UPM Contract Signing Ceremony
December 4, 2008
Thank you Secretary Porcari. On behalf of the people of Maryland I want to welcome and extend our gratitude to the representatives who are with us today from UPM-Kymmene: Jussi Sarvikas, Angelo LaMantia, and Jukka Holsa. Thank you for believing in Maryland and investing in our State.
As our world grows ever smaller, ever flatter, ever more interconnected, we are increasingly looking toward the centuries-long, international legacy of the Port of Baltimore to help us grow and compete in the 21st century global economy.
Back in July, I had the opportunity to visit our Port to announce a 10-year agreement with Evergreen Marine. Today, we’re here once again to announce another important 10-year deal for our State with UPM of Finland.
Our announcement today will keep UPM at the Port of Baltimore for the next ten years – our first decade-spanning agreement with a forest products customer in this Port’s great history. The agreement will support 120 direct jobs, $26 million in wages and salary and $2.7 million in State and local taxes each year.
For those who aren’t familiar with UPM, they are one of the leading forest product companies in the world, with production facilities in 14 countries and 26,000 employees. It produces high quality paper that is used to make everything from magazines to telephone books to high gloss publications.
The Port and Our Economic Potential
In these difficult times, this Port has proven to be a perpetual silver lining in our economic storm clouds – a symbol of our resiliency as a people. Throughout our great Revolutionary history, as Marylanders we’ve proven time and again that tough times don’t last, tough people do.
Our State’s export economy provides us with some of our greatest reasons for optimism that these tough times indeed will not last. During our most recently reported period, exports out of this Port of Baltimore were more one billion dollars higher than the comparable period in 2007.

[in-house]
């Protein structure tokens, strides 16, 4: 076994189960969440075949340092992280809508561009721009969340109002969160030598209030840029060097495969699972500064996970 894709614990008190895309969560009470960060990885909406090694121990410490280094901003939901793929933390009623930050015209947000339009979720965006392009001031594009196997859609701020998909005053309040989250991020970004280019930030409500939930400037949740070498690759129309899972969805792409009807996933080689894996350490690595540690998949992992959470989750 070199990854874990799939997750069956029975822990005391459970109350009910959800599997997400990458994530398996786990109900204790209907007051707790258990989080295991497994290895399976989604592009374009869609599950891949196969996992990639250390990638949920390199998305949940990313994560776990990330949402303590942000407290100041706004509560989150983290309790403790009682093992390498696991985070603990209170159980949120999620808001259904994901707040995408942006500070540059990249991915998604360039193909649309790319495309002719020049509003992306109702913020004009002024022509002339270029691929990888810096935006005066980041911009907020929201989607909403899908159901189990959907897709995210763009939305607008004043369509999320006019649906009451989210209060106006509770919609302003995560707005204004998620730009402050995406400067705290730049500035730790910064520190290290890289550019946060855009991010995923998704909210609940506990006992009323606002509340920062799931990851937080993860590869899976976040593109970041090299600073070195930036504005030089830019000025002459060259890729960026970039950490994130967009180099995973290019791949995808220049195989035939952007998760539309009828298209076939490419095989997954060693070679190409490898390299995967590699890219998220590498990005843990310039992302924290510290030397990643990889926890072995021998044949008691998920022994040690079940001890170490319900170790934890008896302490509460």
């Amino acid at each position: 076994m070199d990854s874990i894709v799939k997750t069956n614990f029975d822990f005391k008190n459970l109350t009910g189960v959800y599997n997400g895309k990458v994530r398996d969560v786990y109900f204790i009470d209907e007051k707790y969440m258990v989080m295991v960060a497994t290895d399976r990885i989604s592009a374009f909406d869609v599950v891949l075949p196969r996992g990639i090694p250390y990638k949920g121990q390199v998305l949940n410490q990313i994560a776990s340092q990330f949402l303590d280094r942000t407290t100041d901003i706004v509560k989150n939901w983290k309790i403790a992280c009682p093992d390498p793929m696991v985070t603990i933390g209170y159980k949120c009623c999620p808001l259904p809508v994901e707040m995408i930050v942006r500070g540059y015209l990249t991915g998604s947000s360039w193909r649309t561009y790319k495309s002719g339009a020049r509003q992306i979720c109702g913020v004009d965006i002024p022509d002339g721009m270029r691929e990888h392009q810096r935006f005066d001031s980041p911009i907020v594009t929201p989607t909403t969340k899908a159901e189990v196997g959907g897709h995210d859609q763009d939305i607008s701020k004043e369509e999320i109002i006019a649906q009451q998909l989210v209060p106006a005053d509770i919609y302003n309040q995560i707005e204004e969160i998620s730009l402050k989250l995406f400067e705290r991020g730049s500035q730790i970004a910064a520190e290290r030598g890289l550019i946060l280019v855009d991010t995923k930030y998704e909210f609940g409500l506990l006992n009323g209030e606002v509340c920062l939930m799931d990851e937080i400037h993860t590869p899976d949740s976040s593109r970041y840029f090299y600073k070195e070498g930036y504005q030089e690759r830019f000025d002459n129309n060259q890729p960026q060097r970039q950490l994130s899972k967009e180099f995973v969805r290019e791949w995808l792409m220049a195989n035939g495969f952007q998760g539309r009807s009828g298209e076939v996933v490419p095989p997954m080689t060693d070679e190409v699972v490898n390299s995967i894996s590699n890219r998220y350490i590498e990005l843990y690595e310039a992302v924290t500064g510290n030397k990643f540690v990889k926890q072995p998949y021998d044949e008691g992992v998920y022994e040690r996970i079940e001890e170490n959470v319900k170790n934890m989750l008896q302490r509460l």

While admittedly, some of this is due to the weakened U.S. dollar, these numbers are nonetheless significant, especially when you consider that there are 3,700 Maryland companies which contribute to our export economy, and of these a full 85% are small businesses.
Overall, the Port of Baltimore is responsible for 50,200 Maryland jobs, $3.6 billion in wages and salary, nearly $2 billion in revenues, and $388 million in State, county, and local taxes. It is also responsible for an important contribution to our tourism economy. In 2008, we had 27 cruises depart from our waters, producing $63 million for our economy. Next year, this will rise to 79, thanks in large part to Carnival, which will begin year-round cruises from this Port.
What’s more, our Port ranks #1 in America in handling roll on/roll off cargo, exports of cars, and imports of sugar, iron ore and gypsum. Thanks in large part to our announcement today, it ranks #1 as well in the import of forest products.
And this week, we became the first major port in America to implement the new Transportation Worker ID cards, or TWIC. While the federal government’s process for distributing these cards has been a bit rocky, we continue to believe they are essential to our efforts to establish our Port as the safest in America.
For centuries the Port of Baltimore has been a point of entry for possibility and a harbor of opportunity for our State. We look forward to a decade of successful partnership between UPM and the people of our One Maryland.
Once again, I want to thank everyone at UPM for investing in Maryland. As a token of our appreciation, we have some gifts to present to Mr. Sarvikas, Mr. LaMantia, and Mr. Holsa.